2020-DI-18
2020-DI-18

2020-DI-18
2020-DI-18
 : 
Do-calculus based and machine- learning-based causal analysis algorithms in healthcare-related settings
Do-calculus based and machine- learning-based causal analysis algorithms in healthcare-related settings

A Project coordinated by IIIA.

Web page:

Principal investigator: 

Collaborating organisations:

AQUAS

AQUAS

Funding entity:

Department d'Empresa i Coneixement. Generalitat de Catalunya
Department d'Empresa i Coneixement. Generalitat de Catalunya

Funding call:

Funding call URL:

Project #:

2020-DI-18
2020-DI-18

Total funding amount:

33.960,00€
33.960,00€

IIIA funding amount:

33.960,00€
33.960,00€

Duration:

01/Oct/2020
01/Oct/2020
01/Oct/2023
01/Oct/2023

Extension date:

Many studies in the health field are observational, that is, empirical and non-experimental (no intervention by the researchers in the process of generating data), and the corpus of observational data grows high speed. Traditionally, algorithms used in this type of study have been algorithms statistics that work by searching for correlations in the data. Recently, algorithms based on machine learning, which also work by looking for correlations in data has gained popularity. This has meant
an increase in predictive capacity, and a shift in approach from observation to prediction.
These approaches, however, do not take into account explicitly a fundamental property of the process of data generation: causal relationships. These relationships can be of great interest to researchers, since, in fact, many studies try to answer questions primarily causal: “Has the implementation of the protocol of interest a change in the variable interest?" “How will a specific individual react to the application of the protocol, or how you would have reacted an individual to whom it has been applied, assuming that hadn't been done? " “Do genes or eating habits this or that disease? " The approaches that obviate causal relationships constitute an epistemological limitation, and try to answer causal questions using the correlation as an approximation of causality is, to this day, a limiting strategy.
The objectives of this thesis are twofold: on the one hand, compare and benchmark algorithms of causal analysis based on do-calculus and machine learning, focusing on efficiency and versatility. On the other hand, develop a general-purpose algorithm (for healthcare) that uses a combination of the two types of algorithms mentioned above, under a series of assumptions and terms. This task will be carried out using open source programming languages, and libraries specific such as the do-why library of Python. The output will be tested and validated in several datasets managed by AQuAS, and in the cohort GCAT, and will try to answer causal questions relevant to the health field.
Many studies in the health field are observational, that is, empirical and non-experimental (no intervention by the researchers in the process of generating data), and the corpus of observational data grows high speed. Traditionally, algorithms used in this type of study have been algorithms statistics that work by searching for correlations in the data. Recently, algorithms based on machine learning, which also work by looking for correlations in data has gained popularity. This has meant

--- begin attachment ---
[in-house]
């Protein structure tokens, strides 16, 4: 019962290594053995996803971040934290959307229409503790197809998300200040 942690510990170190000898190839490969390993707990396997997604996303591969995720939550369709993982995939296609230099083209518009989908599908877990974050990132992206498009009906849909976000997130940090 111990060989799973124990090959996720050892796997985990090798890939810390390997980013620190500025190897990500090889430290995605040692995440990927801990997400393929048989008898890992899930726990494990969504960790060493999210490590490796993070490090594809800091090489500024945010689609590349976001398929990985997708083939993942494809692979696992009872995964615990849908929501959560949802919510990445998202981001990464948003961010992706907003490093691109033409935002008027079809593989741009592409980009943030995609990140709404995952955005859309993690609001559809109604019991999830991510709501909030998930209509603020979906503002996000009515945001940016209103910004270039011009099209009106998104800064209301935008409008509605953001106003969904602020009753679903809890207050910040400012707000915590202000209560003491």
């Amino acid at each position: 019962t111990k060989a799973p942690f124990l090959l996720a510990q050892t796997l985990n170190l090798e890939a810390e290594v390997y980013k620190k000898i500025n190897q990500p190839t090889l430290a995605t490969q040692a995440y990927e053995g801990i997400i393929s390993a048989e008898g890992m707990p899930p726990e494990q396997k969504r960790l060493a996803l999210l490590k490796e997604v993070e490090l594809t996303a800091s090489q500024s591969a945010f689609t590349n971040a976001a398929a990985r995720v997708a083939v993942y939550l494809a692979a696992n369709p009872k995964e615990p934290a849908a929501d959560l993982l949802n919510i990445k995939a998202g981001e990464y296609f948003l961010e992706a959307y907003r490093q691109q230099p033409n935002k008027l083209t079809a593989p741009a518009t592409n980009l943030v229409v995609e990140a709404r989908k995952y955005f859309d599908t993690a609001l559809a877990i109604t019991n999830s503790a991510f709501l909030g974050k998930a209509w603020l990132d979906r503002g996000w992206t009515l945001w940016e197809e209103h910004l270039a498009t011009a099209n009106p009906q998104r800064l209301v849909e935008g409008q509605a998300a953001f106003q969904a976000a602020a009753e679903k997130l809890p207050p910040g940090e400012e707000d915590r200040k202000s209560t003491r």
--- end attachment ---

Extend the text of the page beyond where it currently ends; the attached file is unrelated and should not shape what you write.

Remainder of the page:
an increase in predictive capacity, and a shift in approach from observation to prediction.
These approaches, however, do not take into account explicitly a fundamental property of the process of data generation: causal relationships. These relationships can be of great interest to researchers, since, in fact, many studies try to answer questions primarily causal: “Has the implementation of the protocol of interest a change in the variable interest?" “How will a specific individual react to the application of the protocol, or how you would have reacted an individual to whom it has been applied, assuming that hadn't been done? " “Do genes or eating habits this or that disease? " The approaches that obviate causal relationships constitute an epistemological limitation, and try to answer causal questions using the correlation as an approximation of causality is, to this day, a limiting strategy.
The objectives of this thesis are twofold: on the one hand, compare and benchmark algorithms of causal analysis based on do-calculus and machine learning, focusing on efficiency and versatility. On the other hand, develop a general-purpose algorithm (for healthcare) that uses a combination of the two types of algorithms mentioned above, under a series of assumptions and terms. This task will be carried out using open source programming languages, and libraries specific such as the do-why library of Python. The output will be tested and validated in several datasets managed by AQuAS, and in the cohort GCAT, and will try to answer causal questions relevant to the health field.
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Josep Lluís Arcos
Scientific Researcher
Phone Ext. 431859

Jesus Cerquides
Scientific Researcher
Phone Ext. 431816

Borja Velasco
PhD Student